Double challenge in Europe
Europe faces similar challenges. Elevation systems here have also grown historically, so – unlike the United States – vary from country to country. The zero point – the surface of the ocean – comes from the monarchy in the local elevation system and represents the Adriatic Sea near the Triestek. In Germany, for example, sea level reference value in the North Sea in Amsterdam. As a result, the Austrian and German elevation systems differ by several decimeters.
A German-Austrian-Swiss project has been in operation since 2018, initially to standardize the elevation of the alpine area (approximately 100 km around Worrellberg and Tyrol). According to the Federal Office for Meteorology and Surveying (BEV), good progress has been made. Therefore, the expansion of the project to all of Austria’s neighbors and the entire alpine region is currently underway.
For this project, the Federal Office for Meteorology and Surveying (BEV) has been carrying out special gravity measurements with gravimeters in the Alps since 2018. This allows more accurate identification of so-called gravitational anomalies, which refers to local or regional differences in the density and thickness of geological structures on Earth, BEV’s geophysicist Christian Ulrich told ORF.at. With these gravitational data, Geoid is then computed by various research institutes (including the Cross University of Technology) using complex mathematical methods, and the solutions are compared and analyzed.
GPS is not accurate enough
Measurements from satellites (GPS) or aircraft are not accurate enough to calculate precision altitude settings per centimeter. This should be done on the ground. In particular, a grid is set over a country or a continent. Gravity measurements of the earth should be carried out with a gravimeter at a distance of one to a maximum of three kilometers.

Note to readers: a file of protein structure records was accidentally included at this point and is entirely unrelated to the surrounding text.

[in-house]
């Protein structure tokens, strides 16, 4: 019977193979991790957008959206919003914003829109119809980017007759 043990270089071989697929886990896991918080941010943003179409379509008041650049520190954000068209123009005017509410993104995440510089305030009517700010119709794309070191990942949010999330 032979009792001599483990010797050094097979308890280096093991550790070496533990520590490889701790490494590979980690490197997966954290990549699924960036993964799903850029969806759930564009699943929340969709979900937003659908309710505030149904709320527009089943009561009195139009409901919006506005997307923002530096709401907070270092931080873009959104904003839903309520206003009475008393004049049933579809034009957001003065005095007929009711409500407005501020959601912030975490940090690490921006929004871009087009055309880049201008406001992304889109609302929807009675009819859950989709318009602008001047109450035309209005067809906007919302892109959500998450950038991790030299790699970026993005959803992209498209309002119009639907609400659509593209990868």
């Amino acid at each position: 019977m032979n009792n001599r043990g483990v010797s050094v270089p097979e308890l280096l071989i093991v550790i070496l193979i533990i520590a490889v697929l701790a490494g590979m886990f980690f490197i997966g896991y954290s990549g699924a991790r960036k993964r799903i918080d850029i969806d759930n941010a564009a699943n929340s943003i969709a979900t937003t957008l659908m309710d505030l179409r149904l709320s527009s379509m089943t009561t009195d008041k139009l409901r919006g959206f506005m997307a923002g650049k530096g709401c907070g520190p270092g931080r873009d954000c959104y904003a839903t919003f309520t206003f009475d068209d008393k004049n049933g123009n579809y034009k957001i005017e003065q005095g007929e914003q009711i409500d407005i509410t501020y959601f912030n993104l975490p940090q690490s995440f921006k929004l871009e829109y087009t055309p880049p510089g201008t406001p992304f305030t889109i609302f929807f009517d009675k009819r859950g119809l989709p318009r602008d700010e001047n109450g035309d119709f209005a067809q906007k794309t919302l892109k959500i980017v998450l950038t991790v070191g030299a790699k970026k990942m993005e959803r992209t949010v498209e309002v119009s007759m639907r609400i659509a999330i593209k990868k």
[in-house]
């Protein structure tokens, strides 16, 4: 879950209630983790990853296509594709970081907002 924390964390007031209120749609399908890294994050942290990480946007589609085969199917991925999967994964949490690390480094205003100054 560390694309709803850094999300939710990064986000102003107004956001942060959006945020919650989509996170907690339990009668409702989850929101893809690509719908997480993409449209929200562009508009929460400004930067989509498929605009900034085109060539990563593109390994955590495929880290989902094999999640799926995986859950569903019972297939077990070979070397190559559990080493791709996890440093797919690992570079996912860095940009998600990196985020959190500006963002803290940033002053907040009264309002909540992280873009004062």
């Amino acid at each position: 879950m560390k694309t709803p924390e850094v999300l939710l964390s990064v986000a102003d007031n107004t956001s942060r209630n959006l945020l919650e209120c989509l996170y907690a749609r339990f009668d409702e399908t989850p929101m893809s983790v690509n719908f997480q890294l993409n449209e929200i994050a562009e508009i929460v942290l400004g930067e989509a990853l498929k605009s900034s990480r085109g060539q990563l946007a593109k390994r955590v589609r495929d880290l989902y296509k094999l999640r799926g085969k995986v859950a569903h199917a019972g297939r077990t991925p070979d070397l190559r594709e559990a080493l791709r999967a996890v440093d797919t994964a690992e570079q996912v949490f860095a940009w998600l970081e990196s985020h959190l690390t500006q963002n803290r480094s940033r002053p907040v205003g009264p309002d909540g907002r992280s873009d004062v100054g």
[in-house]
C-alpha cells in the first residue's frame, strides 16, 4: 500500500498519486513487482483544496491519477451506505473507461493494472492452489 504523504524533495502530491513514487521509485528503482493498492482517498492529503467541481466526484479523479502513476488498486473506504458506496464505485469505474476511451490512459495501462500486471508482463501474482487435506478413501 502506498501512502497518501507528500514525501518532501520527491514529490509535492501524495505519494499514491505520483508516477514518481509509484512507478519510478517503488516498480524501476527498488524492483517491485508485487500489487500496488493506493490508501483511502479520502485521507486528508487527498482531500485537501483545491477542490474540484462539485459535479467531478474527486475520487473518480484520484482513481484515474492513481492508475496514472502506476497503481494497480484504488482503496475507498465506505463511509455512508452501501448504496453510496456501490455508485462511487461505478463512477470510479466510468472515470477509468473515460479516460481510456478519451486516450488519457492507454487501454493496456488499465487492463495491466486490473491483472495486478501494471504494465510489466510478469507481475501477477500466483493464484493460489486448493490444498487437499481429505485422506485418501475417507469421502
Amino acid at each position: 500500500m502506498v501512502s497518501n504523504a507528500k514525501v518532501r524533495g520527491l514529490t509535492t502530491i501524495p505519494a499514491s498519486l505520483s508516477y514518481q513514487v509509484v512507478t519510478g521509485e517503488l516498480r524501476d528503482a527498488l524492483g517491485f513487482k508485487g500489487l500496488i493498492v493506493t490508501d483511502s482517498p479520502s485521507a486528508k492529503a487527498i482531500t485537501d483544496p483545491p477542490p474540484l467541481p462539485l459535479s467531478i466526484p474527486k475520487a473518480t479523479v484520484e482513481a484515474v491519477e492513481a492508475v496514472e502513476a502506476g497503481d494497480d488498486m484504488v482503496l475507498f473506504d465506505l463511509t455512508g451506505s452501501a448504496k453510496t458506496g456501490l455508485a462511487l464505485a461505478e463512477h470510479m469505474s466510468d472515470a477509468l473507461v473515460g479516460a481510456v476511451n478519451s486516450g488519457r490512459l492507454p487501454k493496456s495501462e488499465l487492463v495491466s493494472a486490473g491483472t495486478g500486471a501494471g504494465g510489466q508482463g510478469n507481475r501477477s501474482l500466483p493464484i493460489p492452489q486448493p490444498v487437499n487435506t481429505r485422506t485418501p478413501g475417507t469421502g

In addition, gravity will vary depending on the geographical layer. Geoid is calculated from these data. It corresponds approximately to the average sea level of the oceans and is the decisive surface for calculating elevations. Ullrich firmly believes that in the “Middle Ages” there will be a uniform height system in the European Union or across Europe.
Many years question
In the United States, too, there is the problem of benchmarking and shifting to a new date: for legal reasons (e.g. contracts where measuring points are listed), technical and financial effort and those who have to compare the past with updating current data, change in the United States can only take place gradually and eventually take many years That is expected. According to NGS’s most optimistic scenario, 62 percent of all users (public officials and businesses) would have changed after a decade.
Climate change is changing the shape of the earth
How long the new geoit model will be right is open: Climate change is leading to an increase in sea levels, thus changing the Earth’s gravitational pull. This mass change on the Earth’s surface caused by CO2 emissions “actually changes the shape of the Earth,” said James L. Snyder, a geophysicist at Columbia University. Davis said in an interview with the New York Times.
In Austria, too, climate change is leading to the melting of severe glaciers. This ice mass loss causes a change in gravitational force, which the BEV can measure with high accuracy using absolute gravimeters. Particularly in the alpine region, vertical elevation changes occur due to tectonic activity, so geometry and elevation information can vary in Austria for decades in the centimeter range. To investigate these effects, several monitoring stations are operated on the BEV, which record changes in intensity, level and altitude.
“Amateur coffee fan. Travel guru. Subtly charming zombie maven. Incurable reader. Web fanatic.”